Thanks to Debbie Young for this wise list, and to Helen Hollick for passing it along. These are resolutions that all Indie writers can appreciate.
love new beginnings and the opportunity they bring to replace bad
habits with good ones. New Year’s Eve is, for me, inextricably linked
This year, I’m making not one list but two: one for my
personal life and one for my life as a self-published writer and indie
I’m sharing that second list here in case you need inspiration as 2013 dawns.
If you’d like to add any of your own at the end, please do – I’ll be happy to take them on board!
1) I will not become obsessed with statistics.
It’s too easy to waste time on statistics. Checking my Amazon sales
rankings, my blog hits, my Twitter followers – and unfollowers… It’s not
only a waste of time better spent elsewhere. It’s also often
misleading, causing false hopes and needless despondency. Amazon employs
such mysterious, ever-changing algorithms for its supposed sales
figures, that they vary dramatically from one minute to the next, and
are not accurate indicators of real sales, even for those published
solely on Kindle. They’re best avoided. But of course, if I happen to
spot a favourable figure, e.g. hitting the top 100 in an Amazon
category, I reserve the right to celebrate! In the meantime, I will do
all I can to optimise my stats – which means actively promoting my
books, not gazing for hours at sales graphs – without obsessing about
2) I will learn all I can from fellow authors in the indie/self-publishing sector.
in 2013, I’m going to make the most of the very supportive online
indie author community. I will NOT do an impression of a lonely writer
sitting in a garret (or study with nice garden view, in my case), with
only a blank page (screen) for company. I’ll read other authors’ blogs,
tweets and comments, I’ll follow the stimulating Facebook discussions of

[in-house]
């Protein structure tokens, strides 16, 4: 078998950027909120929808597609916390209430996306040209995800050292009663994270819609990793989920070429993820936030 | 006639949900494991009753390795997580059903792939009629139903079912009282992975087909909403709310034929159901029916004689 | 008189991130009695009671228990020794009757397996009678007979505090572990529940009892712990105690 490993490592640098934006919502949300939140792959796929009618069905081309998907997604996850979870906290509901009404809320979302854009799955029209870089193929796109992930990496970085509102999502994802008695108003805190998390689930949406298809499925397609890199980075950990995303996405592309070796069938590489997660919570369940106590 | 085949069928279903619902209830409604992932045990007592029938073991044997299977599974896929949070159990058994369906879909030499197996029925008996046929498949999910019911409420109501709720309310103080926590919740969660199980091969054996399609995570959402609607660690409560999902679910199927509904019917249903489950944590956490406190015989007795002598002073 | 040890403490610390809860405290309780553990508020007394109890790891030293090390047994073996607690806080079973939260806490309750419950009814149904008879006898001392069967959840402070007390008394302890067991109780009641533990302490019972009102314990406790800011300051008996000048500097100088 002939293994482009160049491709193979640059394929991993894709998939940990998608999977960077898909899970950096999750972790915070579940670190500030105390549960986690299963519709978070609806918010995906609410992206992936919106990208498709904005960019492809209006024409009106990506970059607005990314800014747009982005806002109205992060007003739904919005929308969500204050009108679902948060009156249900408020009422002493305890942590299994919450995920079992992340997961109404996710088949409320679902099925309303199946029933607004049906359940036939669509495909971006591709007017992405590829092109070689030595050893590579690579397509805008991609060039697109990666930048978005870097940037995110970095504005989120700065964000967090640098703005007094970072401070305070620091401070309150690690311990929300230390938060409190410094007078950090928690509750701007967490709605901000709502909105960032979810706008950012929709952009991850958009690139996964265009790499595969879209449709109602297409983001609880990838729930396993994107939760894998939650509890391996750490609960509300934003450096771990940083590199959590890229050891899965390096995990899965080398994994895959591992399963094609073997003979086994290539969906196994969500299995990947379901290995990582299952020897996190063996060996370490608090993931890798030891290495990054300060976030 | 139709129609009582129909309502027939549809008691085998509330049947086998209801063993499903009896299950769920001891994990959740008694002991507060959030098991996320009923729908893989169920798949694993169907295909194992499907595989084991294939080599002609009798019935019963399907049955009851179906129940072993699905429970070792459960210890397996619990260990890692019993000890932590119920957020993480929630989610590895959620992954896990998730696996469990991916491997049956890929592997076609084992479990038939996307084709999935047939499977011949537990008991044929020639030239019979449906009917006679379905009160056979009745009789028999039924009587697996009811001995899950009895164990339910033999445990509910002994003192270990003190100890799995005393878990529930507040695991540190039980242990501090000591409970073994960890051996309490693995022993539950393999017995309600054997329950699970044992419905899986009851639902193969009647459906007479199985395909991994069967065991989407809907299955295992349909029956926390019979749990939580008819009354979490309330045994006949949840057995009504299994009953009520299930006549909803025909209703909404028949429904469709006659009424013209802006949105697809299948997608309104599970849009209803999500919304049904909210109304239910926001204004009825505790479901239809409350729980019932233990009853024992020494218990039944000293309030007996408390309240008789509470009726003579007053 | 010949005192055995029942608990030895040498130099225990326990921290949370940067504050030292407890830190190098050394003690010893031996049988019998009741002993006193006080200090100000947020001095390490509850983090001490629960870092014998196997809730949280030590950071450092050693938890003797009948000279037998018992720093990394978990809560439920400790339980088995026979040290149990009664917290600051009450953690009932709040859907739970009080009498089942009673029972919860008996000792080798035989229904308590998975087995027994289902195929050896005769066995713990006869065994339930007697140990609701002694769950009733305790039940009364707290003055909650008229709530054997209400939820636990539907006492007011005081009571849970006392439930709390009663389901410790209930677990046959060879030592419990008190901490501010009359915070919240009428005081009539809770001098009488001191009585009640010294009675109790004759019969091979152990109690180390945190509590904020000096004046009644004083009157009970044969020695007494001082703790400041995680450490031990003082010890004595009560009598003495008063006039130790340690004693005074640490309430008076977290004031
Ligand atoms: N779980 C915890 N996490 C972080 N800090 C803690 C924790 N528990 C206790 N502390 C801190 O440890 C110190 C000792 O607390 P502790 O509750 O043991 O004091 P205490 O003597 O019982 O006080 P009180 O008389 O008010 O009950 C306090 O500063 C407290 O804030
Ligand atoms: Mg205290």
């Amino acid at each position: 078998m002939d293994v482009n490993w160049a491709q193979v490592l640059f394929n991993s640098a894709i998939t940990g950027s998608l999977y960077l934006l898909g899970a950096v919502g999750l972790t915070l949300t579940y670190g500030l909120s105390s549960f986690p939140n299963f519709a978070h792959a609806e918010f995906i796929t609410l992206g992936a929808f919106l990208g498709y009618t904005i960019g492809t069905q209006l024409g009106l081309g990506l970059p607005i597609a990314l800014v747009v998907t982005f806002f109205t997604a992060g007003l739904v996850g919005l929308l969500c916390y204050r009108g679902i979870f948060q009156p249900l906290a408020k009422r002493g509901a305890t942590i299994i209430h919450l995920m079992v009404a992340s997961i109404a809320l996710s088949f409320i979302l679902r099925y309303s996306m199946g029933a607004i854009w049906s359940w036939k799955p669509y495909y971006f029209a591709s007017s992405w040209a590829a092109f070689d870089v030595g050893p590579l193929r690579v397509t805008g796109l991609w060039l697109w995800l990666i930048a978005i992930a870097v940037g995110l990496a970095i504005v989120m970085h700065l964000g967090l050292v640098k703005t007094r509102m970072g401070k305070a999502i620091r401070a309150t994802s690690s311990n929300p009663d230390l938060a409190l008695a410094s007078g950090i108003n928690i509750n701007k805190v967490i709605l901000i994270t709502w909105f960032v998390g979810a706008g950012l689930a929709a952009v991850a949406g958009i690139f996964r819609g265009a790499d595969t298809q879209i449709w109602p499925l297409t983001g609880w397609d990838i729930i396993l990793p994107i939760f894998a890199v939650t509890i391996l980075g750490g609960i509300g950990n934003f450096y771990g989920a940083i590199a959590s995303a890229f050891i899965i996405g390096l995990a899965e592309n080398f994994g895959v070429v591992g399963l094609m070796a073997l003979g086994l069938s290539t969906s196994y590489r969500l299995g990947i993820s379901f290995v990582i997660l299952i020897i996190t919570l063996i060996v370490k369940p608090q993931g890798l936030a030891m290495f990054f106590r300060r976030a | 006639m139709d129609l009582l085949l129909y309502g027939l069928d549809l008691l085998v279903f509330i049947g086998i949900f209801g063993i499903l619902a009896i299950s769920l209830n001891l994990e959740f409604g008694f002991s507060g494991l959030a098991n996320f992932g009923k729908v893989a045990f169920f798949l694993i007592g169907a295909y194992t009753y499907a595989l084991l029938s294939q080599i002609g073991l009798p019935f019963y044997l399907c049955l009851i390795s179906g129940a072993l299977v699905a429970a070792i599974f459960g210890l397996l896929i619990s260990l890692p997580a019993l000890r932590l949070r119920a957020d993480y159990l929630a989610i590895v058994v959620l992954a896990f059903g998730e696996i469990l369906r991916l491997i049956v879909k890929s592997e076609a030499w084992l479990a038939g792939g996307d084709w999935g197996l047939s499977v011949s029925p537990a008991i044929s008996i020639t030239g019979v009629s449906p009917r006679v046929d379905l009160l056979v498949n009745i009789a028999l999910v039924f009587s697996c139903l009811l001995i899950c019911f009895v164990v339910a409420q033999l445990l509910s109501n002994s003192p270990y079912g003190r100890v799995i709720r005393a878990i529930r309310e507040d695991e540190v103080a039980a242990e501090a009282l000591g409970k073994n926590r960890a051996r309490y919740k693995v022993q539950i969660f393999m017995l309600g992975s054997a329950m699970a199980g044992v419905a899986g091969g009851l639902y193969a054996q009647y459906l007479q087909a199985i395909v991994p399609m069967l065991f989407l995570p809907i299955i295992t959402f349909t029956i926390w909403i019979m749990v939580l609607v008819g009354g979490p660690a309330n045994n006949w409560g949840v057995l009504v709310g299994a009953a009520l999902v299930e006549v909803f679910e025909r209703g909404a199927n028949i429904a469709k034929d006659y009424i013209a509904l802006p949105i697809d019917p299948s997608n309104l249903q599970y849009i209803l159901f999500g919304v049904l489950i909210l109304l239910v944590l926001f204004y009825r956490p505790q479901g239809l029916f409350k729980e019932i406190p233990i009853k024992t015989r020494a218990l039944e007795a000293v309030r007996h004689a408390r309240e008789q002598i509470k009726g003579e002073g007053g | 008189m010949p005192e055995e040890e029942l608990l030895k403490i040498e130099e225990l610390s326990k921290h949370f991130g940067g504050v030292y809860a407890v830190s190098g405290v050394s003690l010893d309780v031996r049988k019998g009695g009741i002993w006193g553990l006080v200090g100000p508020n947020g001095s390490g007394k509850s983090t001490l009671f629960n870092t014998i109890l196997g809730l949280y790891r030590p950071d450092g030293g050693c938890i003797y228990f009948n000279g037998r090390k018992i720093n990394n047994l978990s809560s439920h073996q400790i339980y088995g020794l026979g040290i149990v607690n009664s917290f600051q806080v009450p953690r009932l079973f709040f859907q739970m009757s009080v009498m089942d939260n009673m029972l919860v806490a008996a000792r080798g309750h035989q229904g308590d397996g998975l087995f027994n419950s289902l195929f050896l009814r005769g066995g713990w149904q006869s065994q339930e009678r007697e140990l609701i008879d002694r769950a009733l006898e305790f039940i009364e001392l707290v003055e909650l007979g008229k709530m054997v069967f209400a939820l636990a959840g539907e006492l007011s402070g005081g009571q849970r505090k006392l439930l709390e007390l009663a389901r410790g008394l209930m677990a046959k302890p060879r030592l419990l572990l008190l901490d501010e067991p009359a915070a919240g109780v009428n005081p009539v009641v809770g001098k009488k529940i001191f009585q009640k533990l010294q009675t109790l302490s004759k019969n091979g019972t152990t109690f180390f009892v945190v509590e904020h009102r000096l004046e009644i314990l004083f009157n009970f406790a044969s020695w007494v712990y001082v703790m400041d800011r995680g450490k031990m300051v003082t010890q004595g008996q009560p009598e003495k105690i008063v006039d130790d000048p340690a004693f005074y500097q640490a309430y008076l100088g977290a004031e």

the specialist community groups that I belong to (Alliance of Independent Authors, aka ALLi
, and the SilverWood
Authors Community). I’ll check in regularly to GoodReads
And while I’m gaining other authors’ input and support, I’ll try to
give even more than I receive. ”You’re gonna reap just what you sow”,
as Lou Reed
sings in “Perfect Day
” (scheduled to be played at my funeral, but preferably not in 2013!)
3) I will use Twitter wisely.
I will continue to use Twitter to focus on my self-publishing and writing interests. I will not get distracted by Stephen Fry
, Gin O’Clock’s parody of Queen Elizabeth
, The Poke
hashtag games and other such frivolities. Oh alright, most of the time.
99% of my Twitter time will be spent on productive transactions.
4) I will blow my own trumpet.
When I achieve any significant milestones, I will give myself
permission to brag about them – briefly. For example, when a great new
review is published, I’ll tweet a few links, but then and only then. I
will justify a little self-aggrandisement by the thought that other
authors will be encouraged by a fellow writer’s success (I know I am).
Success breeds success, and no writer is an island, as John Donne
said. But I won’t bang on about it till it becomes tiresome. I will
remember that Twitter is a two-way street, not a soapbox.
5) I will review other indie authors’ books.
6) I will always be prepared to promote my book.
Like a boy scout, I resolve to be prepared at all times to capitalise on any opportunity to promote my book. When Sell Your Books!
was first published in October, I was caught out early on several times
by enquiries from unlikely sources to which I was unequipped to respond
straight away. These days, I carry a copy with me in my handbag at all
times, along with business cards and bookmarks, ready to slip into the
hand of the unexpected enquirer – someone I get chatting to in a shop or
at the school gate for example. This will increase the chance of
converting their interest into an actual sale.
7) I will, er, write.
I’m an indie writer, therefore I will promote my books. But most importantly, I’ll keep writing
– and I will make more time to write (and format and self-publish) than
I did in 2012. Because if I don’t, I’ll stop being a writer. Instead
I’ll just be an online author groupie aspiring but failing to live my